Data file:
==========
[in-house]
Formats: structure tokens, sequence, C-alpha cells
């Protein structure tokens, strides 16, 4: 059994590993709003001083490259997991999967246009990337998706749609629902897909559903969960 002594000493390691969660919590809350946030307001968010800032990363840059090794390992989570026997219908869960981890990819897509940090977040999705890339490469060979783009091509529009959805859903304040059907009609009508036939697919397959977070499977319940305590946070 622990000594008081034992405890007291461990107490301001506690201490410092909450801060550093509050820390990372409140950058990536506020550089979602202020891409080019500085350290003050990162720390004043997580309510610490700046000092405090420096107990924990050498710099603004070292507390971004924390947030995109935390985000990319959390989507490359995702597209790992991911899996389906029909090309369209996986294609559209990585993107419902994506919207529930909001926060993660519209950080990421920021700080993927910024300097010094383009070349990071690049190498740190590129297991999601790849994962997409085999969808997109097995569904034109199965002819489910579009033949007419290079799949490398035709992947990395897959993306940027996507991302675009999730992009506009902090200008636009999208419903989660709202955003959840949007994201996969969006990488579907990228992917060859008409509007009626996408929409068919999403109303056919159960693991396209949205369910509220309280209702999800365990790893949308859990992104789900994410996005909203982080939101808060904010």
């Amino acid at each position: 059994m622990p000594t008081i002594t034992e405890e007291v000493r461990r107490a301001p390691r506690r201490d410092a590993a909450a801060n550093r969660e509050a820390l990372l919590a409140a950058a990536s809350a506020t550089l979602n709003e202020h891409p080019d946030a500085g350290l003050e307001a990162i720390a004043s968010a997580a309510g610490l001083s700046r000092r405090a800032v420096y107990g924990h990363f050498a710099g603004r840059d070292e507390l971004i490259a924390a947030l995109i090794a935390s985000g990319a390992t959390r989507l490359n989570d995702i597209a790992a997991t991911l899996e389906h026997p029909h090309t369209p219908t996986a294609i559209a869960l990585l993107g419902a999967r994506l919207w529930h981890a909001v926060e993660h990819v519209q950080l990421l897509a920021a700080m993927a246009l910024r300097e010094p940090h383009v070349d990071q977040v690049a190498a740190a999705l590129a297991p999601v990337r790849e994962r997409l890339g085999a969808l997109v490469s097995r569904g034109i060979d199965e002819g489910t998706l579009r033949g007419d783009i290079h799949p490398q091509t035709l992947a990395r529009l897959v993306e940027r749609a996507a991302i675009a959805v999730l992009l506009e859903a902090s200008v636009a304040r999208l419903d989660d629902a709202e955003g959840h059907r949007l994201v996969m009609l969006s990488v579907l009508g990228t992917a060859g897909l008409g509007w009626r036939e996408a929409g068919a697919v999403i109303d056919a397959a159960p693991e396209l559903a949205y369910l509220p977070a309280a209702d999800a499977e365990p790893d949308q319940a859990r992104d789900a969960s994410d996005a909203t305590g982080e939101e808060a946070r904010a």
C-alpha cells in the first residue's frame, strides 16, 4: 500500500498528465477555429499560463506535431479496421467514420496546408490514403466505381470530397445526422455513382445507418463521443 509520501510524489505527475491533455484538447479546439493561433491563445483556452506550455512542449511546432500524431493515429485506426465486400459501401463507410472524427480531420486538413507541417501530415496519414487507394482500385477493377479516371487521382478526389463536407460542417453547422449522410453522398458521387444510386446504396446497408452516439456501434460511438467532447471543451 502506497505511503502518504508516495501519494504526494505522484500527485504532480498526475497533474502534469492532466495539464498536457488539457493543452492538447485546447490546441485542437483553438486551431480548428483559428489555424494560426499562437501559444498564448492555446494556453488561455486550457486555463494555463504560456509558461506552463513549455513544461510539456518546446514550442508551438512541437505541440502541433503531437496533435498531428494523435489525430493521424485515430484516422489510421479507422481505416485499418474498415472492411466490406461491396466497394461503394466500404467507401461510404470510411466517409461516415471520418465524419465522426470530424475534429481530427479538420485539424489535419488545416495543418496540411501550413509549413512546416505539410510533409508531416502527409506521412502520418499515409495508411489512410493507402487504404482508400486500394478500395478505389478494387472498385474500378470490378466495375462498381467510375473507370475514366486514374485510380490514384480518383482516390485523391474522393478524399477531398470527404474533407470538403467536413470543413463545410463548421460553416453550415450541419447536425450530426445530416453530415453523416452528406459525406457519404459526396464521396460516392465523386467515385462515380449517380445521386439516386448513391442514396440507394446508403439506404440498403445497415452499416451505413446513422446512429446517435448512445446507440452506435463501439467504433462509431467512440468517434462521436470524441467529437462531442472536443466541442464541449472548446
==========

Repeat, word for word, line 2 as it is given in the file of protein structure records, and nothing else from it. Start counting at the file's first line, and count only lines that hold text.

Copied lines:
Formats: structure tokens, sequence, C-alpha cells